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Powers, Principalities, and the Spirit: Biblical Realism in Africa and the West


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There is a visible difference, almost tension, today between the culturally different churches, in the North/West and the South which could be read as focused around the language of the principalities and powers and its attendant mythos. It is a question of how to understand what the concept meant in Hebraic thought and in the life and practice of the early Jesus followers and what if any their implications are for ecclesiology in our day. What was then and now the nature of exousiology? While we cannot draw a red cause-effect line between belief and attention to the spirit(s) and the numerical growth in the South, and lack of belief in the spirit(s) and the declension in the North, the experience and expression of Christian witness in the two spaces point us in the direction of adducing such a relationship in our account of the Church.  But if the Church is to experience and express itself to the world in its catholicity, and if the Church is to claim its identity as demonstrated in its affirmation of “One Lord, one Faith, one Baptism” surely the kind of schizophrenic stance it currently depicts, where especially North compares its dwindling numbers to the South’s numerical strength and South celebrates is expanding numbers both at home and the diaspora, needs to be stemmed. Is there a way forward from this current stance, a way to provide parameters within which to, as it were, sit at the hermeneutical table as Christian North and South, the one with its formal structured liturgical style that often allows for little affect; the other with its often informal and unstructured style that allows for the affect and charismatic fervor which it equates with the presence and influence of the Spirit, so they can learn from each other? What would be the implications for a global missional church in the 21st Century and beyond.
In this seminar we will explore some of the sources and causes of the current tensions in interpretation and understanding of key passages that speak of the principalities and powers in Christian Theology. What is at heart is really how to understand and live into what presents as an enchanted world with integrity especially when it is clear that disenchantment has no real cure for enchantment gone awry in both the Global South and West. The goal will be to help us refine current theologies and by extension pastoral practice, as it relates to belief in and about the principalities and powers and life in the Spirit in the light of contemporary global Christian questions and their implications for mission and evangelism.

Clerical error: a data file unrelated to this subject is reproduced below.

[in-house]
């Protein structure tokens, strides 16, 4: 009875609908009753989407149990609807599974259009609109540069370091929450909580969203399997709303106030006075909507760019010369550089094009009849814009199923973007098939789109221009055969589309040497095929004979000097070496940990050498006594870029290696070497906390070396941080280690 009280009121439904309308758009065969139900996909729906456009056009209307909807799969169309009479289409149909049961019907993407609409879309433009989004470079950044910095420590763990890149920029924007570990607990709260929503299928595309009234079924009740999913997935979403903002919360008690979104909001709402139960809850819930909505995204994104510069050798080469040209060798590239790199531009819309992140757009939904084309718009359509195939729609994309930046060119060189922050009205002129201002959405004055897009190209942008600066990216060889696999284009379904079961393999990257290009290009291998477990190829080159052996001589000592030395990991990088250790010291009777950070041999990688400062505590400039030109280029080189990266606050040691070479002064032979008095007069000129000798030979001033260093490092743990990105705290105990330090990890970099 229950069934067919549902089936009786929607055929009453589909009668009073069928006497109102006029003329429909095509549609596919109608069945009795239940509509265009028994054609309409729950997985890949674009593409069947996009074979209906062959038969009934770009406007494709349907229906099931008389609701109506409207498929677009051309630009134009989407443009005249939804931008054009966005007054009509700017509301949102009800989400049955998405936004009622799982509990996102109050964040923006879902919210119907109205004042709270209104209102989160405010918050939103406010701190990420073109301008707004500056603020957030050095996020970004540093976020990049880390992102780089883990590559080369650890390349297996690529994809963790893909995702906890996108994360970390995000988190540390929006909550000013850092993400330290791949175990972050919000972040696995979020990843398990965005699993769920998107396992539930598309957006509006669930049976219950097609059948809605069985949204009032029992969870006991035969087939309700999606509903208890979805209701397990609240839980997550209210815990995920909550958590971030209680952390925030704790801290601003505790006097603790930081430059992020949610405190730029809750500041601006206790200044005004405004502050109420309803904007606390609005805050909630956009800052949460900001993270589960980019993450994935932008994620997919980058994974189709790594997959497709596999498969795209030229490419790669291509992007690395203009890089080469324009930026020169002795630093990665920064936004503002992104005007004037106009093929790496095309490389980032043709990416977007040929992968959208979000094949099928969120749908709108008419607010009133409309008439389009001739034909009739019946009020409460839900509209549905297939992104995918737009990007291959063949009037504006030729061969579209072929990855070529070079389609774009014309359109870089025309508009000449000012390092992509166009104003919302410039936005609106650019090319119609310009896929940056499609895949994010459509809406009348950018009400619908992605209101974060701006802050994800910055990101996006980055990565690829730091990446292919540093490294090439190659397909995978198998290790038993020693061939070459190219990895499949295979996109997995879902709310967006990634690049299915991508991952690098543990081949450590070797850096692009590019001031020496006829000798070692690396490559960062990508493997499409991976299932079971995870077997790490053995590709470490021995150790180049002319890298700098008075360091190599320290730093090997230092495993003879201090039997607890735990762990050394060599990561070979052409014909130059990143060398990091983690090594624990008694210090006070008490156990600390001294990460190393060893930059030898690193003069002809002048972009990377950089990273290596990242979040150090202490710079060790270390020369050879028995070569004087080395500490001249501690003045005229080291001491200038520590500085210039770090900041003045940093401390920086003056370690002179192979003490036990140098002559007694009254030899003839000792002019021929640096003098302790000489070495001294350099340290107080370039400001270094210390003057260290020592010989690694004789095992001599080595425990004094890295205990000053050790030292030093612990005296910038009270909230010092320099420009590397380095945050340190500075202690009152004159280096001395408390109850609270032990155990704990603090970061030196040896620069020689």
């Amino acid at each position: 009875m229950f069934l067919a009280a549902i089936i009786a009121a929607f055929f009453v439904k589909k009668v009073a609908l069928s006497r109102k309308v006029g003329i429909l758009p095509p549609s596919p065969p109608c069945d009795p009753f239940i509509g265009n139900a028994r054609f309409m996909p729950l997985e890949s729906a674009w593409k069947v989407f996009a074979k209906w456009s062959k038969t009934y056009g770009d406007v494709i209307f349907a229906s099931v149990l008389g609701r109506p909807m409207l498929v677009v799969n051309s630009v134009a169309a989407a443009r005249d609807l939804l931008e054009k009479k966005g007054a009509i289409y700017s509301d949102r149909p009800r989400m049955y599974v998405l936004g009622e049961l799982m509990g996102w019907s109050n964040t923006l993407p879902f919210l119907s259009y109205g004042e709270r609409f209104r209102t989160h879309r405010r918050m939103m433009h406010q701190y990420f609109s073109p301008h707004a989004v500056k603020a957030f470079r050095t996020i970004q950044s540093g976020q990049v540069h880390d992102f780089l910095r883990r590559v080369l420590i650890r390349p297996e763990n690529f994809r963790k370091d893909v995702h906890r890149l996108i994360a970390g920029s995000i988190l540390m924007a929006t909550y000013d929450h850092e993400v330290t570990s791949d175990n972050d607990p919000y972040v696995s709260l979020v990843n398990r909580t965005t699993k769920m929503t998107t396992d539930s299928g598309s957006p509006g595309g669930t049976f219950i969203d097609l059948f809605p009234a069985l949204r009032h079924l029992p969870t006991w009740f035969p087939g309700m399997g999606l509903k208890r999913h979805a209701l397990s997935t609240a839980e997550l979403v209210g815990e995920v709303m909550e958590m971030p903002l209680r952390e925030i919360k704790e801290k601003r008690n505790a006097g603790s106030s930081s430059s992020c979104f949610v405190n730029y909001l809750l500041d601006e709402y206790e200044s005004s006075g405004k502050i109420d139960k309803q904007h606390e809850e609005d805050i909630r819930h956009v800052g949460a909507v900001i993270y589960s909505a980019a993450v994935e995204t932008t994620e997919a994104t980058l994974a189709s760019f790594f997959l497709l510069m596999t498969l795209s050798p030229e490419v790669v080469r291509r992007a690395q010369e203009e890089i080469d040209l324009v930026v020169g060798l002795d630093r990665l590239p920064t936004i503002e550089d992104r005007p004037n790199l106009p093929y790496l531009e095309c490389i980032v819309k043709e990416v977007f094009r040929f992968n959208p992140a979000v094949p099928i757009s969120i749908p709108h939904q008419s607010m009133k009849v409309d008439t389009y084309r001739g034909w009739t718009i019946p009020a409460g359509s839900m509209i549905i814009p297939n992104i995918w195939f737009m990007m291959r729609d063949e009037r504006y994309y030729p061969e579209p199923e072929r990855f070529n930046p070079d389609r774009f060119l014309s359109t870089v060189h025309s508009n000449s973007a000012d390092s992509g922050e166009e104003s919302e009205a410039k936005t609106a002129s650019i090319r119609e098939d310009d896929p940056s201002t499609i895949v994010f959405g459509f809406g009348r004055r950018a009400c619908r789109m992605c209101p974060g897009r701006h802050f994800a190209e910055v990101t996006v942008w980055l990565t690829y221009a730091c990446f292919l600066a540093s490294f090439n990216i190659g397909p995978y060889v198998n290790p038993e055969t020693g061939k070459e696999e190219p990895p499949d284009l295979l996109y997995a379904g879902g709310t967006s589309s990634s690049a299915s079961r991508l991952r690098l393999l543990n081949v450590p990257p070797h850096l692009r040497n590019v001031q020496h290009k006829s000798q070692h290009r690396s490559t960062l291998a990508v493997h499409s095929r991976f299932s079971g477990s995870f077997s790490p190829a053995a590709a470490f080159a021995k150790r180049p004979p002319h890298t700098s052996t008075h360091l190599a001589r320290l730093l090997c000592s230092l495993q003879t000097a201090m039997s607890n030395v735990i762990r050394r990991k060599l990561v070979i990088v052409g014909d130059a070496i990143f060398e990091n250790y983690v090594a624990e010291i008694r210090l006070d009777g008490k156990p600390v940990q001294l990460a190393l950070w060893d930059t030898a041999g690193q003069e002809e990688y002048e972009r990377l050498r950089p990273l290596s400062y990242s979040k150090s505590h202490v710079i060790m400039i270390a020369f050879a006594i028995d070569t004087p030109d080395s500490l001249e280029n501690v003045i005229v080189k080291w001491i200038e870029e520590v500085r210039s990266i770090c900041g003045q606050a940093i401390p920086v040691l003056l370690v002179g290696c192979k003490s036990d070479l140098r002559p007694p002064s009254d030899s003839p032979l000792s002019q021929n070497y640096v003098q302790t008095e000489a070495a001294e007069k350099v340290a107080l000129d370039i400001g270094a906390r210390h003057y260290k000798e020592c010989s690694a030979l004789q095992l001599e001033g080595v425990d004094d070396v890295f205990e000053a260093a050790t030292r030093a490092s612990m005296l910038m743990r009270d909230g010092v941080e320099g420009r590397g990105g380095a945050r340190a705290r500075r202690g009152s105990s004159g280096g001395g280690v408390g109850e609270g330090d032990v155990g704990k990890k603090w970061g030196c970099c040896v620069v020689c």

150.00
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Seminar Schedule:

Tues., 6th Nov.  
9:00 am  Worship 
9:30 am Enchantment and Disenchantment: A question of Perspective
11:45 am  Lunch Break
2:00 pm Disenchantment of Enchantment: Fleeing from or Embracing the Spirit?
4:00 pm Seminar concludes for the day
   
Wed.,7th Nov.  
9:00 am Re-enchantment of Enchantment: Reclaiming “Myth” After Bultmann
11:45 am Lunch Break
2:00 pm A Theology of the Spirit and the Powers in Christian Contexts
4:00 pm Seminar concludes for the day
   
Thur., 8th Nov.  
9:00 am Worship 
9:30 am Interpreting Ephesians on the Powers: A Historical Survey
11:45 am  Lunch Break
2:00 pm Biblical Realism and the Demands of Contextual Hermeneutics
4:00 pm Seminar concludes for the day
   
Fri., 9th Nov.  
9:00 am Discussion and closing 
11:30 am Seminar concludes

Resource Person:

Rev. Dr. Esther Acolatse, Associate Professor of Pastoral Theology and Intercultural Studies at Knox College, University of Toronto.

Esther explores the intersection of psychology and Christian thought, with interests in the gendered body, methodological issues in the practice of theology of the Christian life, and the relevance of these themes in the global expression of Christianity.

Her current research focuses on issues around care and counseling with migrant families and implications for intra/interfaith dialogue and spiritual care. She is also interested in cultural anthropological dimensions of medicine, health, and healing, and their implications for suffering, death, dying, and care at the end of life.

Later Event: November 14
Intercultural Theology